This report considers the current state of manufacturing exports and the issues faced by engineering companies.
The UK is the 10th largest goods exporter in the world and there is no question that exports and further internationalisation are fundamental to the future success of UK manufacturing. Recent years have been tricky times for world trade and particularly UK exports. World Bank statistics show a damaging drop in exports in 2009 was followed by a bounce-back in 2010 and 1011; but since then the growth has virtually stalled.
Unfavourable sterling exchange rates and the economic weakness in the rest of the EU, which takes around half of all UK exports, are the explanation, though this year has seen a sharp decline in export sales to the US, our single biggest market.
In this report, BDO summarises the findings of its recent survey on exports and internationalisation and shares some thoughts on next steps for UK manufacturers. Produced in collaboration with the Institution, the survey of manufacturers and engineers was conducted in April 2015.
- UK-based engineering companies which export are heavily dependent on overseas trade for their continued survival, with more than a third generating over 80% of their turnover from foreign markets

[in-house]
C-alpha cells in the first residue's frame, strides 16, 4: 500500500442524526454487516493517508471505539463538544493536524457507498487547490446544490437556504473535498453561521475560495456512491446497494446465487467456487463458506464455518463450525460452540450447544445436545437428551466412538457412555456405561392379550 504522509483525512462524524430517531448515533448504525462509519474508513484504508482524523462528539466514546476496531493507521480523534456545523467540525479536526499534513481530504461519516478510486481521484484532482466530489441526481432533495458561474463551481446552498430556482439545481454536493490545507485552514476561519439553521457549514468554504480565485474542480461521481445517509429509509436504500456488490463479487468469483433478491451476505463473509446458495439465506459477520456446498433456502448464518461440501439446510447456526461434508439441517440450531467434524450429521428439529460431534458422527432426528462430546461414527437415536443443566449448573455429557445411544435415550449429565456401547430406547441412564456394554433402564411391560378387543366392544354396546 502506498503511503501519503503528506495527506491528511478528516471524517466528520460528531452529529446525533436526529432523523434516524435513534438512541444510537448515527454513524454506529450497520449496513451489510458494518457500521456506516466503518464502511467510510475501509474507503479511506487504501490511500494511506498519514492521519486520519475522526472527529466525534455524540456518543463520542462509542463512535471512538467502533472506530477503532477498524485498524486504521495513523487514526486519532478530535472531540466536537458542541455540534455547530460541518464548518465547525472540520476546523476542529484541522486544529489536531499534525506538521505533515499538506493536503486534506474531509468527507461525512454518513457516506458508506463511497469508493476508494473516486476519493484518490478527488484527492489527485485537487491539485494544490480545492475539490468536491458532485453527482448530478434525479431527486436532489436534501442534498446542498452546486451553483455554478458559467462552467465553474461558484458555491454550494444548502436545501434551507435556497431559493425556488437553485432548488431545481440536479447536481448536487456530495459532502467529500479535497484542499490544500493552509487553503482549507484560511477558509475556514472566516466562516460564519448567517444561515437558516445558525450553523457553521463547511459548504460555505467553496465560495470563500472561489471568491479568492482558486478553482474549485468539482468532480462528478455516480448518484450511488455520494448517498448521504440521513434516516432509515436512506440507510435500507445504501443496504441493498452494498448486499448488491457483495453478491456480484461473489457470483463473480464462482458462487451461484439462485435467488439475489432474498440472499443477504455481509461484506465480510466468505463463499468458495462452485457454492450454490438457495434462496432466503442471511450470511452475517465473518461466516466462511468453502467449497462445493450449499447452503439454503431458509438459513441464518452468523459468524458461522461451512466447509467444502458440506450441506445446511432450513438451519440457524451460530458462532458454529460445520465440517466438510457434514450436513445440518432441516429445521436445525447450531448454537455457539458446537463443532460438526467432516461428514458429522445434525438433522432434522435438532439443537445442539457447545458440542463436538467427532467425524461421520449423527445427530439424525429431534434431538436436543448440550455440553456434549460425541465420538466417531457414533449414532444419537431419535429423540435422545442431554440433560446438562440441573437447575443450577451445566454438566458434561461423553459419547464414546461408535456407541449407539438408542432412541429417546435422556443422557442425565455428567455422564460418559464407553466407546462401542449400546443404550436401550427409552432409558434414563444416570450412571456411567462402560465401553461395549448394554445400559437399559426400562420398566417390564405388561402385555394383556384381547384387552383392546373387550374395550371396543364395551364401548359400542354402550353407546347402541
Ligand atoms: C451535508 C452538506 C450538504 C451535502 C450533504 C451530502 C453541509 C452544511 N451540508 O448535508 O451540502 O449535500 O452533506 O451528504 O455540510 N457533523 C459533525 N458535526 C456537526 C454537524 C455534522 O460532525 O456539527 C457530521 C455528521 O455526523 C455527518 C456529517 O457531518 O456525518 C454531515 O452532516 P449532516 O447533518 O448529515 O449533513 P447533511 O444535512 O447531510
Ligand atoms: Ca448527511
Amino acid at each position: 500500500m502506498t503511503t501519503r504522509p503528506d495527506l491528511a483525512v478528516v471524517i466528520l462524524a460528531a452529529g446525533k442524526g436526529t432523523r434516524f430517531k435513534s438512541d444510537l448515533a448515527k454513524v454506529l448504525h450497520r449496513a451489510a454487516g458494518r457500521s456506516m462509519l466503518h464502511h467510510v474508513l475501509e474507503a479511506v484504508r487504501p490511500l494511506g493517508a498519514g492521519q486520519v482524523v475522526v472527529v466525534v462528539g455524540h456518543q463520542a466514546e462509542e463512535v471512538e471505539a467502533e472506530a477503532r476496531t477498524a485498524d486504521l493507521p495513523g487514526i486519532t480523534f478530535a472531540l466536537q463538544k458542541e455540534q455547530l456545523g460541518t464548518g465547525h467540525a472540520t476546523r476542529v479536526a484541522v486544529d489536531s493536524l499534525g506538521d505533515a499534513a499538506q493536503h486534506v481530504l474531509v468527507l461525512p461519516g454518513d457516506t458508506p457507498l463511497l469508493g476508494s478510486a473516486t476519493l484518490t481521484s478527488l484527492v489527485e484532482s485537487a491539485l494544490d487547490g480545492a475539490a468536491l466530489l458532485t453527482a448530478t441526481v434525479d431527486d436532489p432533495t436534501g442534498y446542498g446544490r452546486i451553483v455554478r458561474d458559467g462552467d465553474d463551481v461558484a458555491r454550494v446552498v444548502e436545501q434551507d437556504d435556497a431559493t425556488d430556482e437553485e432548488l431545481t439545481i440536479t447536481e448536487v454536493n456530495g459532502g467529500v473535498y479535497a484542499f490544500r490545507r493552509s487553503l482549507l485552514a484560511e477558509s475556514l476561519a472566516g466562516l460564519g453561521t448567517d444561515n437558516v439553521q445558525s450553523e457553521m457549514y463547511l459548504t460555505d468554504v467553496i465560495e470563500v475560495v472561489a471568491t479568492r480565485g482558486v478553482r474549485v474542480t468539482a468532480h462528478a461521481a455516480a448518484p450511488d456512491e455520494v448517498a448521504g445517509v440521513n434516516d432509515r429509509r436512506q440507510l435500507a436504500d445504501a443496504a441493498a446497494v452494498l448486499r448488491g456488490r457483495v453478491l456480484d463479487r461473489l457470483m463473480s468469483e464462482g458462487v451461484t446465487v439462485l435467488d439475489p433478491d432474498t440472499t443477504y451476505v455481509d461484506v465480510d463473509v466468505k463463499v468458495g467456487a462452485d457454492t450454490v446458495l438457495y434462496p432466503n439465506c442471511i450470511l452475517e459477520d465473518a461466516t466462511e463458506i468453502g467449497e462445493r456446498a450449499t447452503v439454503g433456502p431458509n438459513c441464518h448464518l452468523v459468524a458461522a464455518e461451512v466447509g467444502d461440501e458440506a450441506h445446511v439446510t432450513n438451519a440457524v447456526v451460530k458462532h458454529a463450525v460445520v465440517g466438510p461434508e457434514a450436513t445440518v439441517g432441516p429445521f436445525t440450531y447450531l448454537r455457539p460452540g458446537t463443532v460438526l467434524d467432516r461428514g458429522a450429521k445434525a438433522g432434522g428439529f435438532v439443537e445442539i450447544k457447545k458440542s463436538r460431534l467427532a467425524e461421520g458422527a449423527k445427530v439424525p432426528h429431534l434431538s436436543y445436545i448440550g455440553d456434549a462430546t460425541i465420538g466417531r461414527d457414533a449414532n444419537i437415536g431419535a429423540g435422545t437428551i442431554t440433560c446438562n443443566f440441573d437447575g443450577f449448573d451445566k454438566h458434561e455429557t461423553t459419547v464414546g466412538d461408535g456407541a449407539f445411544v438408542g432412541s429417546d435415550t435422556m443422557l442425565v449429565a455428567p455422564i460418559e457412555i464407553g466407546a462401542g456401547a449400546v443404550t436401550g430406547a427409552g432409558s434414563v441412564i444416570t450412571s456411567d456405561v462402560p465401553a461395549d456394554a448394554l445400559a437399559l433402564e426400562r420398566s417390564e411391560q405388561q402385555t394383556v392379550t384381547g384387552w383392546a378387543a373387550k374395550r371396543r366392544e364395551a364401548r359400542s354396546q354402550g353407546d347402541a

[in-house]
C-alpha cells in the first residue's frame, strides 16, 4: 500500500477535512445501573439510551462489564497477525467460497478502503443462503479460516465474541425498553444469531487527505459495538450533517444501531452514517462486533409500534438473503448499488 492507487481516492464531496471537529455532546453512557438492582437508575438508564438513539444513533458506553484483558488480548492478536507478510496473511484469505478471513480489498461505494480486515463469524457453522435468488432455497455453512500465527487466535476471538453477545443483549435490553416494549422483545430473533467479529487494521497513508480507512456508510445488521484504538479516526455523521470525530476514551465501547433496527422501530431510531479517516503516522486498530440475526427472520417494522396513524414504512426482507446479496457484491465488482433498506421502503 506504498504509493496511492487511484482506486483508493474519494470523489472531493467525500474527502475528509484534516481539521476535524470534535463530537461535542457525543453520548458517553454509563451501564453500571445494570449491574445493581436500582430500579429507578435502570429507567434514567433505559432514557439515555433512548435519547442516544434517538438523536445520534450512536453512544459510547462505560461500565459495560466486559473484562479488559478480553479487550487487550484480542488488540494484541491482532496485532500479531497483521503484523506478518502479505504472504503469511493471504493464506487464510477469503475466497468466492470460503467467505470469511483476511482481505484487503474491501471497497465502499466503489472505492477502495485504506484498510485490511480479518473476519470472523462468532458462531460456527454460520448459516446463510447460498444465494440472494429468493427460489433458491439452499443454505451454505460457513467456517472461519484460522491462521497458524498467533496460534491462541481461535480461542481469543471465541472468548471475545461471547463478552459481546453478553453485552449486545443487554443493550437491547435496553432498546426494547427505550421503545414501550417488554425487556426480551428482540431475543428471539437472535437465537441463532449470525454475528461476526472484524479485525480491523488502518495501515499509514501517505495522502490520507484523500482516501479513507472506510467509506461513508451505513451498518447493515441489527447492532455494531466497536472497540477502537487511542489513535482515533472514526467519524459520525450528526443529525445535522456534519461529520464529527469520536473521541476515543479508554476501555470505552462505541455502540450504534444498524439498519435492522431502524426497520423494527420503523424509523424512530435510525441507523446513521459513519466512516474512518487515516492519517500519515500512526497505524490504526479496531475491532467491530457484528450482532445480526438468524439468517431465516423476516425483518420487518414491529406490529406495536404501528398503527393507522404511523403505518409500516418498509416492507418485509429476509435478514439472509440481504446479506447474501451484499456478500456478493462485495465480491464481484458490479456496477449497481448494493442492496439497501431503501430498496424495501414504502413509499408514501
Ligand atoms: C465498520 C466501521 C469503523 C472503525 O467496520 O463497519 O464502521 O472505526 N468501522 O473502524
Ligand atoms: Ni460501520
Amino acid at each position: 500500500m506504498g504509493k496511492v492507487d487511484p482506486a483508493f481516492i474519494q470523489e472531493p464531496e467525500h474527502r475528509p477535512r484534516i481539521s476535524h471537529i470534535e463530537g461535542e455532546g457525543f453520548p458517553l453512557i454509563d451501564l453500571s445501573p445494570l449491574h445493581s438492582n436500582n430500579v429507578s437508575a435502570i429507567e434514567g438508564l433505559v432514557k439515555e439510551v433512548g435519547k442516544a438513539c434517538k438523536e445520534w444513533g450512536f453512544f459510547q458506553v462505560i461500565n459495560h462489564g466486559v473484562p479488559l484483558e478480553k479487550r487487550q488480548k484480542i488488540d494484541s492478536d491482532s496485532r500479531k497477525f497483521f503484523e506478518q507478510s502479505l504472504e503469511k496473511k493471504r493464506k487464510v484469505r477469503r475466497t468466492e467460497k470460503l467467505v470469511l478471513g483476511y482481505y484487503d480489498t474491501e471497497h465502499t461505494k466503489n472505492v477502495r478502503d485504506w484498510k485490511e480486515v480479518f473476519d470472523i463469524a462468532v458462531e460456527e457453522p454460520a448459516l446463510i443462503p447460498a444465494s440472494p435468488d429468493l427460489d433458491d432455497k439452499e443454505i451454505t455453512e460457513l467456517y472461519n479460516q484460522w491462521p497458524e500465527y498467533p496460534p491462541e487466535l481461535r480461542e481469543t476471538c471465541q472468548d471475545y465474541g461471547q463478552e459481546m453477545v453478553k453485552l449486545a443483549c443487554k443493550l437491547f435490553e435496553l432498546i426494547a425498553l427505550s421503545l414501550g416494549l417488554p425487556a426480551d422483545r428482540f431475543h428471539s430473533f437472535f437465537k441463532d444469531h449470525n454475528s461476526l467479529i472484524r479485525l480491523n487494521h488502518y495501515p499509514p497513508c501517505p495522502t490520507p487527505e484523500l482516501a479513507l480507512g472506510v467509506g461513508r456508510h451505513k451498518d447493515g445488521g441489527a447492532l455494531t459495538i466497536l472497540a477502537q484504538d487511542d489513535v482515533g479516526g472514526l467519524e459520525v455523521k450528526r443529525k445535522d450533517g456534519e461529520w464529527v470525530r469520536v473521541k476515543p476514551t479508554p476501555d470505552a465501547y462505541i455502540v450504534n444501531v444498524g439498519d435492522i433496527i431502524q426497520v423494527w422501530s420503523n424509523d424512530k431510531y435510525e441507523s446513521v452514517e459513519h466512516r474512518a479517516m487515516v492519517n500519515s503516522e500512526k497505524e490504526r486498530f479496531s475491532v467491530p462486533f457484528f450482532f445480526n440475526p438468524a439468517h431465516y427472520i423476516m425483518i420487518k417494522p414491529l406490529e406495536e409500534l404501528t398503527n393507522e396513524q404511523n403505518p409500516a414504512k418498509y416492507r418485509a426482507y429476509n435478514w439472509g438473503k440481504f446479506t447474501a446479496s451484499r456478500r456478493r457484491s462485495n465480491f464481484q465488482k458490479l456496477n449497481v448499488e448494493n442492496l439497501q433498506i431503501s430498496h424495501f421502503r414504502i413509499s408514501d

- The largest overseas markets for UK manufacturers were Western Europe (75%), followed by North America (54%). The growing success of businesses breaking into China was also illustrated with just under a quarter selling goods there, the third largest single market for UK firms
- The UK is the 10th largest goods exporter in the world and the vast majority of engineers surveyed (78%) believe that it is the quality of UK products that holds the most value for overseas customers, in stark contrast to price (only 20%)
- With product quality being the key to export success, constant innovation and re-invention is the prevalent strategy needed to maintain a seat at the global export table. In order to achieve this, research and development (R&D) is crucial. Worryingly, however, just under a third (28%) of those surveyed felt that their company wasn’t spending enough on R&D to keep its competitive position. This is of particular concern given the increasing sophistication of low-cost economies such as India and China.